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The Daily Wildcat

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The Daily Wildcat

The Daily Wildcat

 

    Should Zona Zoo oversell football’s student section?

    Taser or no Taser, it’s good business

    In the wake of about 400 students being turned away from Saturday’s home-opener football game against NAU, it’s understandable that students feel angered over not being let into a game they theoretically paid for.

    It led to an angry mob and a policeman using a Taser, but any student who read the fine print would know they have no business showing up within 15 minutes of the game – the time ASUA president Tommy Bruce said the commotion started – and expect to gain admission into Arizona Stadium.

    For as long as Zona Zoo has been able to sell more passes than the 10,000-person section can accommodate, the program has clearly notified students that admission is not guaranteed and will be capped at 10,000.

    Although Zona Zoo is offering refunds for any student unaware of that, fans should know that if they show up early, they’re going to find a seat.

    Zona Zoo can easily get away with overselling the section because it’s marketed as a sports pass, not a football pass. Still, because the sports (besides men’s basketball) included free admission before the creation of Zona Zoo, in actuality it is a football pass.

    It’s important for the section to be full each and every Saturday (and one Thursday this year) for the student section to provide a real home-field advantage and look good in nationally televised games. Since some students will always flake out at the last minute, overselling the section represents the only way to go.

    Plus, if that weren’t the case, some students would not have a chance to attend games, an unfair situation because all fans should have an equal shot and the students who line up earliest should get in.

    That’s not to mention the financial windfall the athletics department rakes in by selling at least a couple thousand passes more than capacity.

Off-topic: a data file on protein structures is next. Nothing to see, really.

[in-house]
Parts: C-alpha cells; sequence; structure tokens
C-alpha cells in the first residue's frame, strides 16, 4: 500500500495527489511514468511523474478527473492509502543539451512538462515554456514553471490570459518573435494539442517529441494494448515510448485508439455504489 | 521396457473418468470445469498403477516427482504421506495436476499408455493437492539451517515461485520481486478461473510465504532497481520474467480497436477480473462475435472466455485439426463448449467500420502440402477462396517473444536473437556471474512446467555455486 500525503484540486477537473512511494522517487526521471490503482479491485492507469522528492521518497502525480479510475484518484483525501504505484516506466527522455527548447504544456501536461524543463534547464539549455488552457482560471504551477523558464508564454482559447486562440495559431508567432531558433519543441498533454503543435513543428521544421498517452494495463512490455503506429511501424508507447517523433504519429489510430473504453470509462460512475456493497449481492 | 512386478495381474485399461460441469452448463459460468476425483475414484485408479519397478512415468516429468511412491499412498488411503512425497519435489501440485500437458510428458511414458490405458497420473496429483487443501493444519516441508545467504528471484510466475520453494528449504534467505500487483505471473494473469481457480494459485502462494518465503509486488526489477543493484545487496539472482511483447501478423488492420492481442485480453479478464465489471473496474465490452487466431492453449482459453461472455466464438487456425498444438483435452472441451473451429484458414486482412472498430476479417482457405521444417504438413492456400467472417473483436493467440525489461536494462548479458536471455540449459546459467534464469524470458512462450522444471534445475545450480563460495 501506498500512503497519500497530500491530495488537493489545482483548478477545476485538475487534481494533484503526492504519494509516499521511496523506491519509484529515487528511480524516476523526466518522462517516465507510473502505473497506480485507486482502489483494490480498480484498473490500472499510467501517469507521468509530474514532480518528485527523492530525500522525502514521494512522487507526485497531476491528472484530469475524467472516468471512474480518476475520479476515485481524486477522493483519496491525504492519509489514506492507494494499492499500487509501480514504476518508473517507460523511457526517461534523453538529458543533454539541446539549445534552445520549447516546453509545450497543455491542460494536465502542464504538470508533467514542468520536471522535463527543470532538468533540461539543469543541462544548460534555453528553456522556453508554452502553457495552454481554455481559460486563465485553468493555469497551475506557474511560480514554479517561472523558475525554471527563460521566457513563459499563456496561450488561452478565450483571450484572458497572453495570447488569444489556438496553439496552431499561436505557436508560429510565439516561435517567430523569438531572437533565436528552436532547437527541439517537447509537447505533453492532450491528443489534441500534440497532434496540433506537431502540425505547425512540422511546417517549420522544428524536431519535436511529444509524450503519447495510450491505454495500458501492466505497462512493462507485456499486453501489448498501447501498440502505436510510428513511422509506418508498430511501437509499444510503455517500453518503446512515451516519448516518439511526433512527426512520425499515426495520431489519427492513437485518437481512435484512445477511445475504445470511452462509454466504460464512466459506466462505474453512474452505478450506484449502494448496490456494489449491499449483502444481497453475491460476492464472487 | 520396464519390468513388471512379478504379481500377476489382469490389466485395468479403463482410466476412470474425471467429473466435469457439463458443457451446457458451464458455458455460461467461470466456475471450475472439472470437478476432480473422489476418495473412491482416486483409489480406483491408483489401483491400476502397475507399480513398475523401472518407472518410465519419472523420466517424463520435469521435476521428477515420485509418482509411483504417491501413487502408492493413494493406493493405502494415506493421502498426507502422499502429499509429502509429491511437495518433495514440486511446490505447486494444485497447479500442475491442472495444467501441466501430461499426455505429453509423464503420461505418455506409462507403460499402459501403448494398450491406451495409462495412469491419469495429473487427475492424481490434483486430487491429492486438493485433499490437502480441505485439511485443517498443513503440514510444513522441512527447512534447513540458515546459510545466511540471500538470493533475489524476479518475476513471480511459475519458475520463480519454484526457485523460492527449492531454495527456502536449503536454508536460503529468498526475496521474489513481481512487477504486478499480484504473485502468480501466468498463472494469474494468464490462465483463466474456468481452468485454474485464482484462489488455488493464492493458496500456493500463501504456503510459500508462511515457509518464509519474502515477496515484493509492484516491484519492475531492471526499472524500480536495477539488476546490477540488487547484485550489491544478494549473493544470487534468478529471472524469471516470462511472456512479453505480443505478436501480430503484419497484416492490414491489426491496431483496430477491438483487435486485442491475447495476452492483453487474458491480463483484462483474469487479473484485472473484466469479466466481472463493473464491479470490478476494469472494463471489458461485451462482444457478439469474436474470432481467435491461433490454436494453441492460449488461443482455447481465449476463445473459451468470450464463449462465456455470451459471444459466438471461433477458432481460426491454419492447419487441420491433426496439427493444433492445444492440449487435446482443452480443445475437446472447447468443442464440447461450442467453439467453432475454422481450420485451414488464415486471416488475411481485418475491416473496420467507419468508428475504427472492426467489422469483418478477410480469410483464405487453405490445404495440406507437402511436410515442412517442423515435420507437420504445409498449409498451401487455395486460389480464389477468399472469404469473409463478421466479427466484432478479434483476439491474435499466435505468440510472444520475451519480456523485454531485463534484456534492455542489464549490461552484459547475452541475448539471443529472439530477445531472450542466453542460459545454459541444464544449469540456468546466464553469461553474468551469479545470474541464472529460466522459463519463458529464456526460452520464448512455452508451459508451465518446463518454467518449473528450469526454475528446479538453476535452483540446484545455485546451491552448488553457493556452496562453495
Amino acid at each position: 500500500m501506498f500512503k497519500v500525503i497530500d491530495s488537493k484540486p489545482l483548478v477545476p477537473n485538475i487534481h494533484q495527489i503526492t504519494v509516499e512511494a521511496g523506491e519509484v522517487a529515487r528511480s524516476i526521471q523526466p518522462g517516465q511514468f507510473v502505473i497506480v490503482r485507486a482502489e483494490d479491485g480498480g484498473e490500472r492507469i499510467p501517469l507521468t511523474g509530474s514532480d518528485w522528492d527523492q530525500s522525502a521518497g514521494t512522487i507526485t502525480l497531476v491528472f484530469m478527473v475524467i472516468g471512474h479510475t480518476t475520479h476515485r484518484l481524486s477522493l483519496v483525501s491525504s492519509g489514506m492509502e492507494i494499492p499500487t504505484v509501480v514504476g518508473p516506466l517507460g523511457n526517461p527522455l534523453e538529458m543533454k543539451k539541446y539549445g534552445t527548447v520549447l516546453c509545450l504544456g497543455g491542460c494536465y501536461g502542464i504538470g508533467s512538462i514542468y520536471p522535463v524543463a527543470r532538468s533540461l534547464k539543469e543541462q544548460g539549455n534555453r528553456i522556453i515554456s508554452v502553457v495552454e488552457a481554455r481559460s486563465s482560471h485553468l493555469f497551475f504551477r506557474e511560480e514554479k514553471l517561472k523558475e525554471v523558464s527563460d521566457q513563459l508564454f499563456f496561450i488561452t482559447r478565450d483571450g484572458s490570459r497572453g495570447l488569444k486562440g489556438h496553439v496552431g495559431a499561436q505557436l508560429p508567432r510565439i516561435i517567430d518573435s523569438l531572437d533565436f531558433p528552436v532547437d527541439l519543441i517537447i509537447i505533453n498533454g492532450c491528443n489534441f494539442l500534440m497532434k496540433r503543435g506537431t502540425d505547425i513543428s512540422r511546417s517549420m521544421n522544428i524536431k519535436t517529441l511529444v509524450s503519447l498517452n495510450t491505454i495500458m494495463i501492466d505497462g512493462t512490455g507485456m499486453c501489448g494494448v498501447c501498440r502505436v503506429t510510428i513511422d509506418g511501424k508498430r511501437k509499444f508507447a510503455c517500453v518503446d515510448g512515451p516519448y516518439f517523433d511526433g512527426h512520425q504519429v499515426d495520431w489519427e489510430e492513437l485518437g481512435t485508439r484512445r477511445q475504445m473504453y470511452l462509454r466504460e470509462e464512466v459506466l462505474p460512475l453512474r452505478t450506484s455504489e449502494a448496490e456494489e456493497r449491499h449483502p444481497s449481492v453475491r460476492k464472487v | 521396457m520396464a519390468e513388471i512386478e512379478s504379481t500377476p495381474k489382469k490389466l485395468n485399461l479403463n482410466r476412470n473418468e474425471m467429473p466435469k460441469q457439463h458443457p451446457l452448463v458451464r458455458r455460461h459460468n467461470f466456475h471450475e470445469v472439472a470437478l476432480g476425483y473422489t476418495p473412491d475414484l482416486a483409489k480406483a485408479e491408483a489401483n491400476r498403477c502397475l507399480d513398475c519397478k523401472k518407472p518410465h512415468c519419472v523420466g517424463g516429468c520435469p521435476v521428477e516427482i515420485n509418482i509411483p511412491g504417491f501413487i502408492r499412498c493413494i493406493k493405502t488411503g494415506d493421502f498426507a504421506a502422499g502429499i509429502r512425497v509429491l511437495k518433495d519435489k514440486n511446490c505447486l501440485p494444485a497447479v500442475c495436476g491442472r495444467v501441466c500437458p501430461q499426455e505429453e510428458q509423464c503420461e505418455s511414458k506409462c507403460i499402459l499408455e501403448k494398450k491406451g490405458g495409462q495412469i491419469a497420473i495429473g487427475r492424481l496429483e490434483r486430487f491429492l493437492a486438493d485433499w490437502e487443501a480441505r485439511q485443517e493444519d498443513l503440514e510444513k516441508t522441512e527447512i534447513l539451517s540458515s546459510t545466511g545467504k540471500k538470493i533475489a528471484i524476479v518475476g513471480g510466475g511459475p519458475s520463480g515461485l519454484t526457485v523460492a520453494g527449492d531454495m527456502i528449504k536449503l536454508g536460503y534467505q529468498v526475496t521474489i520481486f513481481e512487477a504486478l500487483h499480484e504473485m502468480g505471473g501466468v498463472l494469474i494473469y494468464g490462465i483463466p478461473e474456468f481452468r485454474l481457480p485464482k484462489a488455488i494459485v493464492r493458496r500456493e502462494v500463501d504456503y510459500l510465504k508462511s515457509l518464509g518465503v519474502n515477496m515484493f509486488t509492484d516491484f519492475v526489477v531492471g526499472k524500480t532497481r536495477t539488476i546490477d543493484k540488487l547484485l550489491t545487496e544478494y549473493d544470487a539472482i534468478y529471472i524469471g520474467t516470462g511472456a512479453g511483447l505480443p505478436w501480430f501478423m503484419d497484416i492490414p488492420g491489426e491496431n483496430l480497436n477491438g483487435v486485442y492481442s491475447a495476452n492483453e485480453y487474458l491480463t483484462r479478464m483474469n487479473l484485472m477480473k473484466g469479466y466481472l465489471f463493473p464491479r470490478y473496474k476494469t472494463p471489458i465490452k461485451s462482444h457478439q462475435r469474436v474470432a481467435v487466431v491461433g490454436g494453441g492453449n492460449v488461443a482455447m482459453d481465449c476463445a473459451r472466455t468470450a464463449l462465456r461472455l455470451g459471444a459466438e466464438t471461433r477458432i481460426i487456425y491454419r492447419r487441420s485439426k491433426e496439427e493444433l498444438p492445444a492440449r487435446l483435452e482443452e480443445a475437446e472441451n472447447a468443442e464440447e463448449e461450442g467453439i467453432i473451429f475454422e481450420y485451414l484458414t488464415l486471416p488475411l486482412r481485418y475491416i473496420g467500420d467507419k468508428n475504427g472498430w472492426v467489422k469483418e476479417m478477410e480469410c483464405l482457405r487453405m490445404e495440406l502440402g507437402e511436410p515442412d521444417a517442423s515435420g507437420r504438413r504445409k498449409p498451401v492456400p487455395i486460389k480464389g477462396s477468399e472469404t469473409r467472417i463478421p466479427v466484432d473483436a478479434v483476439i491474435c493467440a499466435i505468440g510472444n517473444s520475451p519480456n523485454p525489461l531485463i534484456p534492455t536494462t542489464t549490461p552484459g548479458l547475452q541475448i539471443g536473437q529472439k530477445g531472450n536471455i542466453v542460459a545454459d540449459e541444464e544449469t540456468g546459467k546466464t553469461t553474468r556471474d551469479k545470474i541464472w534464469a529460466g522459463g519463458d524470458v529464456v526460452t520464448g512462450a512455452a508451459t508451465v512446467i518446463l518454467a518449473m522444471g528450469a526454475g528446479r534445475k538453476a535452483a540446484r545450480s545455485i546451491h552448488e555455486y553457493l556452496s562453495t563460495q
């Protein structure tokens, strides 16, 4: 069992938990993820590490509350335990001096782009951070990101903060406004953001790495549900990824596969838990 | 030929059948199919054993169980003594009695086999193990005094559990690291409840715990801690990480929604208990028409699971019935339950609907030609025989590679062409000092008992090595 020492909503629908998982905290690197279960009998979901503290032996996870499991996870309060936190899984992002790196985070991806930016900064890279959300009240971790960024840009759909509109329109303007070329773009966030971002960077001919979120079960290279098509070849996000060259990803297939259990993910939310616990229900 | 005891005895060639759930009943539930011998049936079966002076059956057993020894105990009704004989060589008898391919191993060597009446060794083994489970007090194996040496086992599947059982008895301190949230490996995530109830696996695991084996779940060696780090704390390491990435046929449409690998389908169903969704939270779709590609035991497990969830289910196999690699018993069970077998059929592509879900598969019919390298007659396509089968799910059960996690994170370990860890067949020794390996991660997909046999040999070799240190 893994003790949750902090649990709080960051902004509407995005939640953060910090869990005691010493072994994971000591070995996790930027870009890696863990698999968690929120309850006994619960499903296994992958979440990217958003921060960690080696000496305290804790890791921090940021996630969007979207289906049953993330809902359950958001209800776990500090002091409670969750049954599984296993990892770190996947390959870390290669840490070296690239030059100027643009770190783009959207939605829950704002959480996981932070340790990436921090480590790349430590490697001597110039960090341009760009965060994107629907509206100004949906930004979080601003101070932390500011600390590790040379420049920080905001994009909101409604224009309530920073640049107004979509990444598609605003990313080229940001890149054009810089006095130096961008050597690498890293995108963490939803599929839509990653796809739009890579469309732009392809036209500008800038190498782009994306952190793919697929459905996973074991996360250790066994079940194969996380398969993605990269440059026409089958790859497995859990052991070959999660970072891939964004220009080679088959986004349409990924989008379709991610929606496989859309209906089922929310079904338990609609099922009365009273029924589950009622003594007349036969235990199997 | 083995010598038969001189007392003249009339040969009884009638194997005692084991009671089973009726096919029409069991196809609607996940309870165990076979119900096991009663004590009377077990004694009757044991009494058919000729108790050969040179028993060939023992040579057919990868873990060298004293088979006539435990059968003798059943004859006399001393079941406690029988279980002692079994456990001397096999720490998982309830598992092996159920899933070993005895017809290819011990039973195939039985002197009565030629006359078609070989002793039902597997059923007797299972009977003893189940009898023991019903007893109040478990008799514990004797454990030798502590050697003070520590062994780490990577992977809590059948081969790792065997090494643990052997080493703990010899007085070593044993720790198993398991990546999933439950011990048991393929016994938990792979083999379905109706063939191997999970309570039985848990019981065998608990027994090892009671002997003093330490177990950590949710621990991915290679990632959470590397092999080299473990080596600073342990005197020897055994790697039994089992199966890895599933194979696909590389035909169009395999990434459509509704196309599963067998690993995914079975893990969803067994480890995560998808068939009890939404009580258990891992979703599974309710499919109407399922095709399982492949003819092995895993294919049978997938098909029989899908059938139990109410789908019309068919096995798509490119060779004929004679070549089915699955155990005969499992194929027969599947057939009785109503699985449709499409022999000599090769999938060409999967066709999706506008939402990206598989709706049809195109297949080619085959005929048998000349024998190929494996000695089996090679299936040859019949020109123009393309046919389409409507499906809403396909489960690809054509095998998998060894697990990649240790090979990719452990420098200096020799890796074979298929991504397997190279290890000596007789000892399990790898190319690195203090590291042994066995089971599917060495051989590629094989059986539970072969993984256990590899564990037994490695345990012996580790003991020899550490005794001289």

Bottom line: no one at this school has ever been turned away from a football game for showing up an hour early.

    Michael Schwartz
    assistant sports editor

    Zona Zoo needs a better solution

    A riot here. Someone getting Tasered there. Fights all around. Students getting turned away from the best thing about Saturdays in Tucson: college football.

    This is all happening as a result of the overselling of Zona Zoo passes to students. The section holds 10,000 students and is the biggest student section in the Pacific 10 Conference. There is no reason to be greedy and sell extraneous passes.

    Even though NAU may not have been the most desirable game to attend, the turnout still made it obvious students want to go to the games.

    The result?

    A new front-page story for the Wildcat about violence that occurred prior to the kickoff because students were turned away.

    The Pac-10 schedule is quickly approaching, and it would be ridiculous to say that the intrigue of watching a conference matchup won’t draw a similar crowd.

    Students will continue to show, and problems will continue to unfold.

    And Zona Zoo has recently come up with what they call a “”solution.””

    Students, if you didn’t get in and you’re mad, you can return your pass for a refund and go to none of the games.

    Obviously, people who want to go to the games and experience the contest from the student section aren’t going to return their pass, even if they did get turned away. That resolution doesn’t solve anything.

    If Zona Zoo wants to avoid issues, it is easy to see where the mistake occurred. If they would have sold passes to just the capacity of the student section, everything would be peaceful, just how the hippies wanted it in the ’60s.

    Ari Wasserman
    sports writer

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